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A spokesperson from the PM’s Secretariat Office has slammed opposition parties for trying to end the PM’s term prematurely. Thippanan Sirichana accuses opposition MPs of trying to damage Prayut Chan-o-cha’s reputation because they’re concerned he might score a second term in office. According to a Bangkok Post report, the confrontation is the result of a difference of opinion as to how long the PM has been in office. Opposition parties say the PM has been in his role since being confirmed as head of the National Council for Peace and Order following the 2014 military coup. Section 158 of the […]

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This issue will be an interesting insight into Thailand's future.
In a sense, both interpretations of Prayut's tenure are correct; as the charter wasn't in force during the Junta period, it is hard to argue that it should be back-dated. On the other hand, it is hard to argue that the Charter isn't clear about an eight-year total time limit in the PM's chair.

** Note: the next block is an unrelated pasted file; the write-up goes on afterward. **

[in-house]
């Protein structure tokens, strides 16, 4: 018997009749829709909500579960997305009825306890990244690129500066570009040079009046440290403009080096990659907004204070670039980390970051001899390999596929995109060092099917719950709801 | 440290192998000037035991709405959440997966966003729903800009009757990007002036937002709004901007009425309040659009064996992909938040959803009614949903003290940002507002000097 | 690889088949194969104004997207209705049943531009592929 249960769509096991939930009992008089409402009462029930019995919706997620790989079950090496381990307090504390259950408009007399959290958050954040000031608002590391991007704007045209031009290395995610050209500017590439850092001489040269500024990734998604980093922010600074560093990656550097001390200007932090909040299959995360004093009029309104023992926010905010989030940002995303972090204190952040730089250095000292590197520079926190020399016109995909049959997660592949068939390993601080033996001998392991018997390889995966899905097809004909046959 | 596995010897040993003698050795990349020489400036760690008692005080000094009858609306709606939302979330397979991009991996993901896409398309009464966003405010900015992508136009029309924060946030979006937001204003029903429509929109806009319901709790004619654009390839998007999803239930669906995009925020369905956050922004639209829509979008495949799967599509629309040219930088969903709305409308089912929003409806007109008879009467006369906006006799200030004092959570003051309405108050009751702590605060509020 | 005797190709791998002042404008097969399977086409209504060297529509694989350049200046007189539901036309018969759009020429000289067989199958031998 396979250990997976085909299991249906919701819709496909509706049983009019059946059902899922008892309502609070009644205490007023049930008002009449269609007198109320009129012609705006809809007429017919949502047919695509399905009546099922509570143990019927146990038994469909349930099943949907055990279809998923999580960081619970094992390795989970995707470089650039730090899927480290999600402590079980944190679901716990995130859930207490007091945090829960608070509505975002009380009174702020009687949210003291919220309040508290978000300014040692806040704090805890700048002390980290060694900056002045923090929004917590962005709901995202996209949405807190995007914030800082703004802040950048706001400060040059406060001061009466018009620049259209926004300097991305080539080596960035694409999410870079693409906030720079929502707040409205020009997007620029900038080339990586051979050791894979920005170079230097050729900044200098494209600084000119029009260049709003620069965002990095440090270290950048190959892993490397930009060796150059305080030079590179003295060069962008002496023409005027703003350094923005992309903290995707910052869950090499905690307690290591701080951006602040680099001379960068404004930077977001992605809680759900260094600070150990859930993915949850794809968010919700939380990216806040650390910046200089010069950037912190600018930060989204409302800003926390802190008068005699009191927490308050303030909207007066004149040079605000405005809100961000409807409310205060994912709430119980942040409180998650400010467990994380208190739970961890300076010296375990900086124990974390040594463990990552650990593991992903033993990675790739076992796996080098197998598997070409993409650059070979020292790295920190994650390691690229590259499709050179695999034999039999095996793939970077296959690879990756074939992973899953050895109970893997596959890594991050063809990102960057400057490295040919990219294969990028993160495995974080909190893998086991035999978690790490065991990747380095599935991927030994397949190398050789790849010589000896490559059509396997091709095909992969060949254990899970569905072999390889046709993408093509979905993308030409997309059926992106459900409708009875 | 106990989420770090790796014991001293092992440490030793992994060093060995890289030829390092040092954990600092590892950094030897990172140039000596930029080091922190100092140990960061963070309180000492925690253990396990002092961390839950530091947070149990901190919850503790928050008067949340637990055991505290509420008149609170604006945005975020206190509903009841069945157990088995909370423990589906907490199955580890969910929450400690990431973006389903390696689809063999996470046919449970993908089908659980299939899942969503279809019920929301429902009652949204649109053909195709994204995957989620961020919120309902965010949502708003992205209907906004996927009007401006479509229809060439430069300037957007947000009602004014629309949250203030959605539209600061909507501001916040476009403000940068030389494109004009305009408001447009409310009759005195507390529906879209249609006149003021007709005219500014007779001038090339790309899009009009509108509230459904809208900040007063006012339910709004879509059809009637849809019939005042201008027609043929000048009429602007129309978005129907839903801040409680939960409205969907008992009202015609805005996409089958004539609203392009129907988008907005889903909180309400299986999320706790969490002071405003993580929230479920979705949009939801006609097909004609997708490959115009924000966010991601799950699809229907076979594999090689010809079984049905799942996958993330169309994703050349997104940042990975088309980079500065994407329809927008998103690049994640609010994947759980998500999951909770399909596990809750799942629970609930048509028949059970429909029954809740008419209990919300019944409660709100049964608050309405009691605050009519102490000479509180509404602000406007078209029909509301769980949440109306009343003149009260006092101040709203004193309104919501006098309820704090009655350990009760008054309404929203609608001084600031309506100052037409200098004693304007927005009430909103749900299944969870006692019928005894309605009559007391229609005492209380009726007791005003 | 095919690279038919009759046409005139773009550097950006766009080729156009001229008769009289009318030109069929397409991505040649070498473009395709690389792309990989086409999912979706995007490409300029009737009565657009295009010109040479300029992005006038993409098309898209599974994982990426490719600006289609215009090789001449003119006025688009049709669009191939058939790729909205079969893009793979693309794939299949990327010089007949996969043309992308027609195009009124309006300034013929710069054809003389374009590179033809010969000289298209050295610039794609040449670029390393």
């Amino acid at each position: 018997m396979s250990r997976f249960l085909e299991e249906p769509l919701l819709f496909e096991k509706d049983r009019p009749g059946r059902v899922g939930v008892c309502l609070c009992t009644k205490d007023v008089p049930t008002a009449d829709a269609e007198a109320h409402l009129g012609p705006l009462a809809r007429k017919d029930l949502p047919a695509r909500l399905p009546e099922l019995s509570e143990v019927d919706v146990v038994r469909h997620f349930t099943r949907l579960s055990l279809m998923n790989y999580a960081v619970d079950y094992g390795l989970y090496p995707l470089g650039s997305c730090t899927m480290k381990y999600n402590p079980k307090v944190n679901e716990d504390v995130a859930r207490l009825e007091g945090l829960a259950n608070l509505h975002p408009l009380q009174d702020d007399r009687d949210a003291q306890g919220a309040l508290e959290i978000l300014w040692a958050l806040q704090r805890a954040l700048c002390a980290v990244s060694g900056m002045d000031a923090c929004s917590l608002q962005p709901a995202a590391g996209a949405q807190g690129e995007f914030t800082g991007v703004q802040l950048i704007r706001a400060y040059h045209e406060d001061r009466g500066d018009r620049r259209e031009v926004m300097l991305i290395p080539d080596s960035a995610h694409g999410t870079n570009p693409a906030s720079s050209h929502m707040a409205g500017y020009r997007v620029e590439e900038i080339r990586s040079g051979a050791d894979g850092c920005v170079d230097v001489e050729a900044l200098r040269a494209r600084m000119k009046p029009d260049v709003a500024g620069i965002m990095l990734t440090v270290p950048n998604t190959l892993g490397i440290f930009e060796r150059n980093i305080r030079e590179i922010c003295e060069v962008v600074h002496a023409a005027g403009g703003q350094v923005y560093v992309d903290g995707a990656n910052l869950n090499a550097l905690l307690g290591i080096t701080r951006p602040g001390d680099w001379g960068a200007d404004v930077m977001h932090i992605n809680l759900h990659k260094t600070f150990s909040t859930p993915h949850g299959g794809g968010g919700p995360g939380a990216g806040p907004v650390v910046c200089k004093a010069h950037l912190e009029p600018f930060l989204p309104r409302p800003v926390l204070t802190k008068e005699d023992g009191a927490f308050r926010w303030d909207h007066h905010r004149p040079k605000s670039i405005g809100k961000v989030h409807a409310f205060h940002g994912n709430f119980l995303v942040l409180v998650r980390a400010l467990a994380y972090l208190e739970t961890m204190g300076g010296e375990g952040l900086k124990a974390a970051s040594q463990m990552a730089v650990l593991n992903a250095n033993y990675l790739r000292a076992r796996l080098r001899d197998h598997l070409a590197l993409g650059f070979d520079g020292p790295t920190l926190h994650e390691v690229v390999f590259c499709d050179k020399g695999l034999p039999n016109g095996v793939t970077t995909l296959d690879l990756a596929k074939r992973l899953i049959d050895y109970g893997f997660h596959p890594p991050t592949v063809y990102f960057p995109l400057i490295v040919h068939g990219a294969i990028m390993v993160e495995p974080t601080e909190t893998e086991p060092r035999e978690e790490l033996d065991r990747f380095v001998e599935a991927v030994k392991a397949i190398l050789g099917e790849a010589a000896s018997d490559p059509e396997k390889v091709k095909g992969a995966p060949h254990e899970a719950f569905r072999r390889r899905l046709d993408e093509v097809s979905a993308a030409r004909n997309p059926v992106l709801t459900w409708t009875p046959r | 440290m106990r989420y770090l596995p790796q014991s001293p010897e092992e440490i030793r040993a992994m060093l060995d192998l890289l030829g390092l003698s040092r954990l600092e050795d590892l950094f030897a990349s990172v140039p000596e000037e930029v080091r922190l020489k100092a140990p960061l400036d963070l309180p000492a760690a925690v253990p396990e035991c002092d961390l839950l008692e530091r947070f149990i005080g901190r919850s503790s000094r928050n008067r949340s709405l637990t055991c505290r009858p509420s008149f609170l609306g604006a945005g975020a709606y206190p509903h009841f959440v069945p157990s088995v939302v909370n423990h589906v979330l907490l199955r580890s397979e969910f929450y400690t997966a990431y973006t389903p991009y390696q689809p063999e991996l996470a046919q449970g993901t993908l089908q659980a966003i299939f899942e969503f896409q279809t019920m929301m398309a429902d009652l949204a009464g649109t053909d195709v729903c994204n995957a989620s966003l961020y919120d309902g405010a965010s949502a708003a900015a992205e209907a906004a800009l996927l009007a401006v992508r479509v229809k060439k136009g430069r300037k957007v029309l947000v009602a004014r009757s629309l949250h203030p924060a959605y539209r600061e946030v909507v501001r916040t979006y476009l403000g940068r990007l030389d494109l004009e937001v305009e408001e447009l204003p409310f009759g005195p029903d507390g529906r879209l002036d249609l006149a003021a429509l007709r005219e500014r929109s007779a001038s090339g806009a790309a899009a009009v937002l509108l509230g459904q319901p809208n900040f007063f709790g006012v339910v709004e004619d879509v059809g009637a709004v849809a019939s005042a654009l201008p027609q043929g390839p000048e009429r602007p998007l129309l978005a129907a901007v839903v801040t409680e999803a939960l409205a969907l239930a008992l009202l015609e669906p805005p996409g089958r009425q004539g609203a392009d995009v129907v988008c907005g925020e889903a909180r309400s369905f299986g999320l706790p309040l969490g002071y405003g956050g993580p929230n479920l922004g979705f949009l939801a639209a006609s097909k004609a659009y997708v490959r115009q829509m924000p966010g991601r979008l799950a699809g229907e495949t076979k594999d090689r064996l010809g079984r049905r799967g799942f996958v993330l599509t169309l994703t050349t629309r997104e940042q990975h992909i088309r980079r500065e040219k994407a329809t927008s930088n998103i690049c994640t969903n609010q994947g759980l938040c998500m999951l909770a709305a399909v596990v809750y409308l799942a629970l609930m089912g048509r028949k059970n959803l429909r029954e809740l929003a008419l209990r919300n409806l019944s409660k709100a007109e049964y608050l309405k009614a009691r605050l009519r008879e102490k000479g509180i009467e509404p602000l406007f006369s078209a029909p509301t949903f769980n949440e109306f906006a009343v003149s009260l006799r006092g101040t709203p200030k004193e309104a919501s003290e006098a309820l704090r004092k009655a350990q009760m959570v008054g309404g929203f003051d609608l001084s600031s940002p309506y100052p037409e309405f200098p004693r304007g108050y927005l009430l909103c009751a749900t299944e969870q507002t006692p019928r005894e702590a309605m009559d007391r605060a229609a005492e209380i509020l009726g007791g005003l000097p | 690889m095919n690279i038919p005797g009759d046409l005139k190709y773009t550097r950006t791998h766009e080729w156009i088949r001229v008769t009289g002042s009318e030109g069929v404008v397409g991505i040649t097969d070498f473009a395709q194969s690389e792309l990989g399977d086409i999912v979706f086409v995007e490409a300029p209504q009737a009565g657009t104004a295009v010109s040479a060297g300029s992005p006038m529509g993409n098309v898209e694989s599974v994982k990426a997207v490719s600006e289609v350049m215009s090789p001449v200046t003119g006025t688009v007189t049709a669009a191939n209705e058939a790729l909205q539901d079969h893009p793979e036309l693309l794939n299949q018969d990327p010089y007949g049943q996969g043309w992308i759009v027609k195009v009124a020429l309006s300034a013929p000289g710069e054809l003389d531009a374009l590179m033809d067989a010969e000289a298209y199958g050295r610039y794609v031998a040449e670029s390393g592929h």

As per many unclear issues, there will have to be a court ruling unless Prayut voluntarily steps down ahead of the deadline, something that is unlikely.
Thailand often claims, quite erroneously, that it is a 'Rule of Law' state and that claim will be put to the test. Should a court declare that Prayut's time as Prime Minister before the 'election' doesn't count towards the eight-year total, then it is pretty clear that there is a bad-faith effort underway and that there really is no hope for any 'rules-based' path forward. What are the implications for that? Were I a member of the Legislature, especially as an Opposition member, it would be clear that the process governing the future has no hope of ever being fair and would refuse to participate further; what would be the point? The only real option after such a ruling would be on the street.
Alternatively, were the court to enforce the eight-year limit on power, it would signal that, while not really a 'rules-based' society, at least there is some hope that a kind of Thai-Style regular order is possible in the future. I doubt that anyone really expects a true and fair democratic system, but a partial one is possible.
The basic question will come down to this; do the PTB feel that they need at least a partial 'consent of the governed' in order to maintain legitimacy, or do they believe that they can act with impunity?
The answer to that question will be very interesting...


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